Orson Welles with a dramatic reading of That's Amore
on a Dean Martin Celebrity Roast
I first became aware of Orson Welles as the ominous person that introduced Jonathan Winters at the start of the comedy program The Wacky World of Jonathan Winters in the early 70's. Welles would speak directly to the camera in ominous tones about how this show was unscripted and improvised and something that television didn't normally do. This felt like the voice of God speaking! Winters could have done anything at that point and I would have been impressed!
I later saw Welles as the heavy-set, caped guy with the grayish beard in his many appearances on the Merv Griffin Show (often doing magic), The Tonight Show, Dean Martin Celebrity Roasts and Paul Masson Wine commercials ("We will sell no wine...before it's time."). He also was quite entertaining as an amateur magician and with his soaring voice that accompanied his pulling a rabbit out of a hat was something I found pretty impressive.
Welles sells wine...but not before it's time
I didn't then realize back then that his reputation and influence had really taken a hit from the days when he had made classics films such as The Magnificent Ambersons, Touch of Evil and of course Citizen Kane, which cemented his reputation as the great auteur in the long run, but in the short term made it hard for him to finance projects with the studios.
It's a little funny that I grew up hearing about Orson Welles as basically a one-hit wonder and becoming pretty marginalized as a film-maker after Citizen Kane was released. But what about Touch of Evil? The Magnificent Ambersons? The Lady from Shanghai? Or Chimes at Midnight? It seems like only recently has Chimes of Midnight gotten the appreciation it deserves thanks in part to a wonderful restoration and distribution from the Criterion Collection. The film is a brilliant hybrid presentation of several of Shakespeare's plays with Falstaff (played by Welles) that the director somehow manages to meld into a cohesive whole. The photography, acting (John Gielgud as the King is a standout), and characterizations put this near the top of must see Shakespeare adaptations. The muddy, ugly battle scene is one of the best ever filmed. And the relationship between Prince Hal and Falstaff supplies the important and ultimately tragic center of this classic film. Jaunty score by Angelo Francesco Lavagnino.
Welles as Falstaff wearing his "crown"
Orson Welles and Charlton Heston
in Touch of Evil
A Touch of Evil is Orson Welles's later film noir set on the U. S. Mexico boarder. There may be some plot points of this film that are a little sketchy, but the overall impact of the film is so strong and involving, I didn't care. And the long shot opening scene is classic.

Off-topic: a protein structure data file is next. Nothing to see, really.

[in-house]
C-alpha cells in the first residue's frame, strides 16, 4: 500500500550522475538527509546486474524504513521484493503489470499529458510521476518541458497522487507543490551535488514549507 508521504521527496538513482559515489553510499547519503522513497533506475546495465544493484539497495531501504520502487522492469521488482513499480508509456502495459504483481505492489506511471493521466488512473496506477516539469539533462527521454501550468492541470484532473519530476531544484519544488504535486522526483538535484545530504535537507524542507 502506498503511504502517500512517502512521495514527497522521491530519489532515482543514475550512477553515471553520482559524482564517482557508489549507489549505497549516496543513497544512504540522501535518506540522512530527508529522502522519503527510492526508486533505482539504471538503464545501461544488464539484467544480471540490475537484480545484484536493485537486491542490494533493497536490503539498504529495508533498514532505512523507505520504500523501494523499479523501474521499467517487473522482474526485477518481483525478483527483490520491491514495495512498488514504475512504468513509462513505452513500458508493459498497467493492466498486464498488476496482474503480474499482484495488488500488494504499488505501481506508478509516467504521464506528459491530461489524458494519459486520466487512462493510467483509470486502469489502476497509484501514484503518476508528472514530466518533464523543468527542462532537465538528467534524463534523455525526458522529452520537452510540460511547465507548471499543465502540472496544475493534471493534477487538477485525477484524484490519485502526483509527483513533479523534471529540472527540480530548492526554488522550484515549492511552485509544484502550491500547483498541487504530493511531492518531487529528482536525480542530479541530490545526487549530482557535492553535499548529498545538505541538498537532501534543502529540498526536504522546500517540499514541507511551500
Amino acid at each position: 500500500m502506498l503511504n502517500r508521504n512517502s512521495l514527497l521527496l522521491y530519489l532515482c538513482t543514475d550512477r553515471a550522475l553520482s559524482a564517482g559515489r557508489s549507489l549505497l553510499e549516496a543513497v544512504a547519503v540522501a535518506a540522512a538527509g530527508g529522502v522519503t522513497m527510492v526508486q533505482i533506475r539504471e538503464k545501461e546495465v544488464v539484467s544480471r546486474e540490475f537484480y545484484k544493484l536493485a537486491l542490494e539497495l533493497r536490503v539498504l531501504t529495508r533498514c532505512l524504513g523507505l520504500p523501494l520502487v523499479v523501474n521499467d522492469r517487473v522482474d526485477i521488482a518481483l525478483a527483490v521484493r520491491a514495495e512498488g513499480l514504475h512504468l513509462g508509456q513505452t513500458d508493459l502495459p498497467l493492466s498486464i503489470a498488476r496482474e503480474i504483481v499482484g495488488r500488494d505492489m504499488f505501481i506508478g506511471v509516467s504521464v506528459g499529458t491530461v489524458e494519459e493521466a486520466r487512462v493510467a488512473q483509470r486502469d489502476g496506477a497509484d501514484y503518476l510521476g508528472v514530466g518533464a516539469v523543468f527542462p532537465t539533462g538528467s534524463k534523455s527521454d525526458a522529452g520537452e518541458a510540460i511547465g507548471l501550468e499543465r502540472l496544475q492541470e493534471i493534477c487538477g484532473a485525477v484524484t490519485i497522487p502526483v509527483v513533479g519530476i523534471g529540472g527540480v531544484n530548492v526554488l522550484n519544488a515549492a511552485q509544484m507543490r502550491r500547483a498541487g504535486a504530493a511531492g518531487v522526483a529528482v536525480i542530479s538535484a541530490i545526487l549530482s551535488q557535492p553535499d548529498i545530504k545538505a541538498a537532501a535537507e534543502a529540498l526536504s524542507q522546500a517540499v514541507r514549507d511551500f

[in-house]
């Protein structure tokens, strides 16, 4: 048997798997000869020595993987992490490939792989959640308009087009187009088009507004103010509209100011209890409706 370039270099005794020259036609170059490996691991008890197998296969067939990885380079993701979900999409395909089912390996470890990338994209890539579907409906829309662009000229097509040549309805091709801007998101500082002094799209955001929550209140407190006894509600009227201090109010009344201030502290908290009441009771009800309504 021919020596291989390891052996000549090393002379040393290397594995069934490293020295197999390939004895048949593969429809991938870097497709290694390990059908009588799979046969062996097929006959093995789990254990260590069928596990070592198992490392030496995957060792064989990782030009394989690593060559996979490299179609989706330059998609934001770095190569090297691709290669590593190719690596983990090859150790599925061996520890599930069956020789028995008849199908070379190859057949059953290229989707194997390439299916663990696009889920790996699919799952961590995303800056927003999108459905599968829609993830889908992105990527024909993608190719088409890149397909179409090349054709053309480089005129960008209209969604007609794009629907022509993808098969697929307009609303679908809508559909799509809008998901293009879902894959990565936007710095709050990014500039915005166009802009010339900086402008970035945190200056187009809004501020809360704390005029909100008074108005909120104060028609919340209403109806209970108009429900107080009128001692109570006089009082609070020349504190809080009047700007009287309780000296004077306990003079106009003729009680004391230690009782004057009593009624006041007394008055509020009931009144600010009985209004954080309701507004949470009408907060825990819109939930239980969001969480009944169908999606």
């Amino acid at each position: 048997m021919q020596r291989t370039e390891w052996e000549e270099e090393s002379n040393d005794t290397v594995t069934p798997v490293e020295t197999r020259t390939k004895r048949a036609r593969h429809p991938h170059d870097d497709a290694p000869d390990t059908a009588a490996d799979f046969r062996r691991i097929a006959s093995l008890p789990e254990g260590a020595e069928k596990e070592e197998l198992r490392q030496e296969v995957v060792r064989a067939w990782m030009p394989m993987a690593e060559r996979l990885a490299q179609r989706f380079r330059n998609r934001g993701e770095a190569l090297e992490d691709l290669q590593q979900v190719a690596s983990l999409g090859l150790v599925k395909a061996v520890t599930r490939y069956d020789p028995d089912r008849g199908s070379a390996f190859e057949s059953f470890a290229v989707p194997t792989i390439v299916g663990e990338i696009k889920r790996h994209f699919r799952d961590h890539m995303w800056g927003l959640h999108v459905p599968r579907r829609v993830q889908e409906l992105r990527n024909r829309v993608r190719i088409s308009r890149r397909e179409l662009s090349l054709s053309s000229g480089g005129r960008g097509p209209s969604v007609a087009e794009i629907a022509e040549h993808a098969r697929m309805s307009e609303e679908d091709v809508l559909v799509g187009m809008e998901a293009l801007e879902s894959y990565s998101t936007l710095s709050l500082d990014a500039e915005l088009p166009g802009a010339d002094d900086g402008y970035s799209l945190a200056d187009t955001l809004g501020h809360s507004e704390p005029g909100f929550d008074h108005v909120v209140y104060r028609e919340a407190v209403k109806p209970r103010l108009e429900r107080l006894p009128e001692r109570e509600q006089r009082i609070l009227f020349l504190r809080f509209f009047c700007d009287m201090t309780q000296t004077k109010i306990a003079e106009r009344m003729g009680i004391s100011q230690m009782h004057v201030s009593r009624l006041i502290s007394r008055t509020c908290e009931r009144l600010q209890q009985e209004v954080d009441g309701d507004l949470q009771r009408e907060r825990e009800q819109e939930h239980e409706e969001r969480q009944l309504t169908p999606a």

The movie stars Charlton Heston as a Mexican lawman and Janet Leigh as his American wife. But it is Welles himself as Police Captain Hank Quinlan that really steals the show. Quinlan is overweight, drunk, unprincipled and thinks himself above the law when he's on a case. As impressed as we might be with Welles the director, Welles the actor is pretty good too. He's got great roles for his supporting players here too, including: Dennis Weaver, Marlene Dietrich and Akim Tamiroff.
Akim Tamiroff and Welles
in A Touch of Evil
But F for Fake proves the old master still had some tricks up his sleeve. It isn't exactly a documentary-but it is. It isn't really on the level-but it is and it isn't mostly about Welles-but it is.
Most of the story revolves around a famed Hungarian painter named Elmyr de Hory, whose fraudulent imitation of masterpieces are probably still hanging in Art Museums posing as the real thing. de Hory's biographer is Clifford Irving, who turns out is a fake, too.! Irving's fakery involved his biography of Howard Hughes from the early 70's, though it turned out later that Clifford never actually met Mr. Hughes. And in F for Fake, the fake was writing about another fake! And to top it off, there is Welles, who becomes part of the story with his own biography and ads a bit of fakery at the end of the film involving himself and the stunning Oja Kodar.
The movie is all over the place, but that's not necessarily a bad thing. Peter Bogdanavich says in an interview that if you are on the same wavelength as F for Fake it is stunning. If you aren't, you probably won't care for it too much. I'm of the former and I'm glad the 1001 book added this one in the latest edition or it's pretty unlikely I'd have ever watched it.
Welles eyes Oja Kodar
in F for Fake